All winter, fig trees huddle under tarps, Enjoying long pajama parties, stark Naked, their branches tied, unable to stretch. This hibernation—their adolescence— Creates desired sweetness through its stem. [...] ~ Sticky Figs
I say charged because, and perhaps not intentionally, the imagery may remind the reader of LoSchiavo’s first poem. With pajama parties, the reader is drawn back into the world of childhood, of nakedness, of tied “branches”, or bondage, and the inability to stretch. The first poem’s themes of childhood, the erotic awakening and confusion of sadomasochism, matures into an adolescence desiring that “sweetness through its stem”.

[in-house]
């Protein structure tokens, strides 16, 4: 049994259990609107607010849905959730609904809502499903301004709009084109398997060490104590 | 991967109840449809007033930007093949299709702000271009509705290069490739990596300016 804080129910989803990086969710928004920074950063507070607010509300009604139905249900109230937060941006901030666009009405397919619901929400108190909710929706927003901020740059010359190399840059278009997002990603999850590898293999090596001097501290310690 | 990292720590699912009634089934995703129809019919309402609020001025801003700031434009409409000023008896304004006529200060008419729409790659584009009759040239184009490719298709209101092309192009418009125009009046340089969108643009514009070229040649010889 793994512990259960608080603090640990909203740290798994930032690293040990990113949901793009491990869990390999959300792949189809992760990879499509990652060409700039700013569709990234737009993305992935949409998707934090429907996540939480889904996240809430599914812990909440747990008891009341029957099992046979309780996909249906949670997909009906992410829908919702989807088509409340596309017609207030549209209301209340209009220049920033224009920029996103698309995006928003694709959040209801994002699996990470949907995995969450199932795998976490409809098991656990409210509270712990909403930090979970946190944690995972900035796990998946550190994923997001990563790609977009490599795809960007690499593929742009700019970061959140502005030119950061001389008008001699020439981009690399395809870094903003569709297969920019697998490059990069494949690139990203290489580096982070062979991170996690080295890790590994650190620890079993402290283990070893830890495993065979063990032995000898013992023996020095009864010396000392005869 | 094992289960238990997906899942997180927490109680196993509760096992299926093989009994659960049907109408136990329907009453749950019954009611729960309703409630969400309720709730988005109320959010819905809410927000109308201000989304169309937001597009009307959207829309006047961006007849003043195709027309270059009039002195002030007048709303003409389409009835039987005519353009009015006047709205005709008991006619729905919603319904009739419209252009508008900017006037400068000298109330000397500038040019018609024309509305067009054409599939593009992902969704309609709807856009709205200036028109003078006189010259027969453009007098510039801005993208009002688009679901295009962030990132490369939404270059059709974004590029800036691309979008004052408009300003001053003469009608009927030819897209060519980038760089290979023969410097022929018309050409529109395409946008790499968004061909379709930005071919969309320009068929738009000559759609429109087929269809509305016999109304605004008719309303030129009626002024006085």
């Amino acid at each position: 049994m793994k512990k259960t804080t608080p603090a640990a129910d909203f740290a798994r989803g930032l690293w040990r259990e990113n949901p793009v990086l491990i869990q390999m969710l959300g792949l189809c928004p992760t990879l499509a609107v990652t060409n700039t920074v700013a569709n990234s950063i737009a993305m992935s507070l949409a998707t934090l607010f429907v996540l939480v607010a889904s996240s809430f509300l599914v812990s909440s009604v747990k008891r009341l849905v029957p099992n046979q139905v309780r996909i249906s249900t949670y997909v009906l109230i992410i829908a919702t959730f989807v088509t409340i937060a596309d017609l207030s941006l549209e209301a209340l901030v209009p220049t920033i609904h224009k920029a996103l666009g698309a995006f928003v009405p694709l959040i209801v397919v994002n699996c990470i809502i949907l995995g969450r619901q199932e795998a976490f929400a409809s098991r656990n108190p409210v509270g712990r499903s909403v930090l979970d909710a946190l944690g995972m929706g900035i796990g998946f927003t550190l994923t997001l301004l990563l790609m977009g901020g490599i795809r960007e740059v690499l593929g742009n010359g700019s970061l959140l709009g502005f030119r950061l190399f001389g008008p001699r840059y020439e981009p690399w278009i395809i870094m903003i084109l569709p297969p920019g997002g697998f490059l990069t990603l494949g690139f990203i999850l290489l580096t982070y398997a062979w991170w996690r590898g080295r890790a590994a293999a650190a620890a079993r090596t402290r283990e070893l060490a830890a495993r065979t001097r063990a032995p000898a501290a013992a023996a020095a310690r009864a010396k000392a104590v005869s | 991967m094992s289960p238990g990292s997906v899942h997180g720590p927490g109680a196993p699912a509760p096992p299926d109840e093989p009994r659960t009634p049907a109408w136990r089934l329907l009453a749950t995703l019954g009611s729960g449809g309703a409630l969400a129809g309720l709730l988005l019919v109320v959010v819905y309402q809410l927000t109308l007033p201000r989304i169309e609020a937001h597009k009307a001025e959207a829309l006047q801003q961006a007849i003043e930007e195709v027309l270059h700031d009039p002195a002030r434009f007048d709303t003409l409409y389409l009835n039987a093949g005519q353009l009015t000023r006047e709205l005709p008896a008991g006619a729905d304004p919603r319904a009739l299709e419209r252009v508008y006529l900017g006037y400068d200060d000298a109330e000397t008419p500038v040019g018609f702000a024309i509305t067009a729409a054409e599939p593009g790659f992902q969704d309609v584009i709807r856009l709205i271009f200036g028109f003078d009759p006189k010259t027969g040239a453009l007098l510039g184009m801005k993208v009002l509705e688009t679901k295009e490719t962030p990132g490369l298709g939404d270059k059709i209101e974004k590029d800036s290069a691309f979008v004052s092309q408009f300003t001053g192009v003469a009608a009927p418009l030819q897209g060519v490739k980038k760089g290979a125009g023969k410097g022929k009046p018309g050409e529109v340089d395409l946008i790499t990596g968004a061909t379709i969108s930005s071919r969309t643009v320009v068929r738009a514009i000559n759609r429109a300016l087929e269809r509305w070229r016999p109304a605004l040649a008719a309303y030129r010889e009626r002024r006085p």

LoSchiavo’s poems The Baby-Sitting and The Girl Can’t Help It turn this tension into a source of eroticism in its own right. Clearly, in The Baby-Sitting, “love’s stupendous spectacle” is not where the erotic tension lies, but rather (and presumably) in someone else’s “master bedroom” with someone else’s child sleeping down the hall. On the other hand, the poet doesn’t clarify who she’s sleeping with or when, only that “we stayed up late” when baby-sitting. For all we know she could be referring to the baby’s father; and there again a kind of ambiguity arises. The reader might well question the reliability of the poet/narrator. Was this really love? How old was she? And how old was he? LoSchiavo may have intended none of this, but intentionally or not, the gnomic qualities of her poetry make what’s not said as important as what is.
Because it immediately follows The Baby-Sitting, LoSchiavo’s poem The Girl Can’t Help It almost seems like a commentary on the former poem.
Across America, most mothers hissed,
“Don’t be like her!” A movie star famed for
Her simmering stoked sex appeal was not
Most women’s norm in 1956.